Beaton’s later mystery creation, amateur sleuth Agatha Raisin, is a middle-aged public relations dynamo who retires to a village in the English countryside. She’s more self-important and assertive than Hamish Macbeth, but both series deal with life in a small village. Each town presents an isolated, insular community that doesn’t take kindly to strangers—perhaps because the arrival of outsiders often causes trouble and upsets the status quo. Like Hamish Macbeth, Agatha Raisin solves crimes by observing and analyzing the people around her, but unlike Macbeth she’s pushy, nosy, and manipulative.

British readers probably prefer the Hamish Macbeth mysteries. In fact, the BBC has made the stories into a television series. American readers seem to prefer the more brash Agatha Raisin, who crashes her way through village life with more outright humor than occurs in the more subdued Hamish Macbeth books. But both series examine small-town life under the guise of a mystery. These are short books that provide the  perfect diversion when you’re in the mood for some light, amusing reading.

© 2000 by Mary Daniels Brown

List Year's Best

The Best Books I Read in 1999

Listed alphabetically by author

Berg, A. Scott. Lindbergh

Cheever, Susan. Note Found in a Bottle: My Life as a Drinker

Connelly, Michael. The Black Echo

Danticat, Edwidge. Breath, Eyes, Memory

Deane, Seamus. Reading in the Dark

Dickens, Charles. Great Expectations

Joyce, James. A Portrait of the Artist as a Young Man

Krakauer, Jon. Into Thin Air

Lehane, Dennis. Gone, Baby, Gone

Paretsky, Sara. Hard Time

Tyler, Anne. A Patchwork Planet

Winchester, Simon. The Professor and the Madman

Biggest Disappointments of 1999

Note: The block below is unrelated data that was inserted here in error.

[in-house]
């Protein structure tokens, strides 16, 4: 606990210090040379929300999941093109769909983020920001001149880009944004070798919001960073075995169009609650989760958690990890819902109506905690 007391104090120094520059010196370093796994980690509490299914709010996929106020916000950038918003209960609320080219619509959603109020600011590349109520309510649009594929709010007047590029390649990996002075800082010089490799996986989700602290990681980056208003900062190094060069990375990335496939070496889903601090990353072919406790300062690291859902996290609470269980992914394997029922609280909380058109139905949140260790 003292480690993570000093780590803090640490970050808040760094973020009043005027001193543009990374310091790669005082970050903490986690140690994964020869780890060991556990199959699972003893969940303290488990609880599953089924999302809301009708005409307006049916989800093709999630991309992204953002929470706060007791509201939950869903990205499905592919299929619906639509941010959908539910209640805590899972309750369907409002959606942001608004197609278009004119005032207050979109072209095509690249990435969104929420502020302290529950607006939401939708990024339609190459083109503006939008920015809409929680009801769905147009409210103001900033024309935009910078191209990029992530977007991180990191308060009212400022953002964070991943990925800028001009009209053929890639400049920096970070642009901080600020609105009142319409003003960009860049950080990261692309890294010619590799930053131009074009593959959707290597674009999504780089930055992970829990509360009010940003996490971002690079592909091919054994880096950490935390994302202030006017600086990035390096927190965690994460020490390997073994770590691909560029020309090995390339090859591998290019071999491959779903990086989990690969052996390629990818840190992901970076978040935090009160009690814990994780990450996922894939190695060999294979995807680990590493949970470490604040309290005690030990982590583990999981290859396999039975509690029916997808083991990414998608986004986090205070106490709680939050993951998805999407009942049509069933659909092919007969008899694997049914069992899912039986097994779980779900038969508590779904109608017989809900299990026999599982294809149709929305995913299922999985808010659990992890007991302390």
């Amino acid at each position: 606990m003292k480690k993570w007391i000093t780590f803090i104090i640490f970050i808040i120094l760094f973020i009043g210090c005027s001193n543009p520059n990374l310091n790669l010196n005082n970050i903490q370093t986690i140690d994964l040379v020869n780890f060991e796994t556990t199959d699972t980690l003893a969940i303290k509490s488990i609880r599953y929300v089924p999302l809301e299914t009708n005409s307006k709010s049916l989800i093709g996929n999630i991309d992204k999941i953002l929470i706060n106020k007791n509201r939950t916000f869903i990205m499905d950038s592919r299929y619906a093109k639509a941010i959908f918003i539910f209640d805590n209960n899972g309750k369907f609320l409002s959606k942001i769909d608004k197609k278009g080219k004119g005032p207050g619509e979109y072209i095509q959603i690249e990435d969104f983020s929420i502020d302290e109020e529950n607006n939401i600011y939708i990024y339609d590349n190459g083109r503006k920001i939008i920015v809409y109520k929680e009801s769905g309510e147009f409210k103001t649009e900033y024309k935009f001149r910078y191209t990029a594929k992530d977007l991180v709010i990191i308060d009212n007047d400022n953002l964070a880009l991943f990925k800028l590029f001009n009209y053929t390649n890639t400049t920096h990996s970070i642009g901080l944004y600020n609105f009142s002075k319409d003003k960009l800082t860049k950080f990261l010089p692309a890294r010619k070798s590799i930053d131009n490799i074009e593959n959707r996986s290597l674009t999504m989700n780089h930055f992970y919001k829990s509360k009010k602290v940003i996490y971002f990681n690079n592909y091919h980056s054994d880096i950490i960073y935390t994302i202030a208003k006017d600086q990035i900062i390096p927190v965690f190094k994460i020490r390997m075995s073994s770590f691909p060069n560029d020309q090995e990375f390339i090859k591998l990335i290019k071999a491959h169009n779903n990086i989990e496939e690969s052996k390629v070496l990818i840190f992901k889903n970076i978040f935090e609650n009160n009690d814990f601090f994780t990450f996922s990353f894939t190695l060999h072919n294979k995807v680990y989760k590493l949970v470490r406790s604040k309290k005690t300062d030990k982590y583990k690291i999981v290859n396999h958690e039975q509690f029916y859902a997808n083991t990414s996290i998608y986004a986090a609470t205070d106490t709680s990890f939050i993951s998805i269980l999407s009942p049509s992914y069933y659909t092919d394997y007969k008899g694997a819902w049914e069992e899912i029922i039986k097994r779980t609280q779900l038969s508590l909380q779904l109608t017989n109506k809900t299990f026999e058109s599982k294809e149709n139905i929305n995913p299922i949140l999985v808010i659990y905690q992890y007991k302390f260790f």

Cronkite, Walter. A Reporter’s Life

O’Connell, Carol. Shell Game

Fiction Review

“Certain Prey” by John Sandford

Sandford, John. Certain Prey (1999) 
G.P. Putnam’s Sons, 339 pages, $24.95 hardcover  
ISBN 0 399 14496 X  

In his latest Lucas Davenport thriller John Sandford does something different: he focuses on the villain as much as on the hero. And what a villain it is: Clara Rinker, the best hit woman (or hit man) around. When Rinker does a job in Minnesota and, for the first time in her career, makes a tiny mistake, she and Lucas engage in an intellectual cat-and-mouse game.

I suspect Sandford has given us Clara Rinker because of criticism that he can’t create a dynamic female character. Most of his other female characters—even the more fully developed ones like Lily Rothenberg, a police lieutenant from New York City—exist mainly to hop into bed with Davenport. But in Clara Rinker, Davenport seems to have met his match in intellect, intuitiveness, coldness, and cunning. 

There’s even a second female major character in this novel. But she’s portrayed as so over-the-top that it’s impossible to take her seriously; she’s more a caricature than a character. In fact, the contrast between the two female characters makes Clara look even more formidable than she would on her own.

Keeping a long series fresh is a challenge for any author, but it looks as if John Sandford has started out in a promising new direction here.

© 1999 by Mary Daniels Brown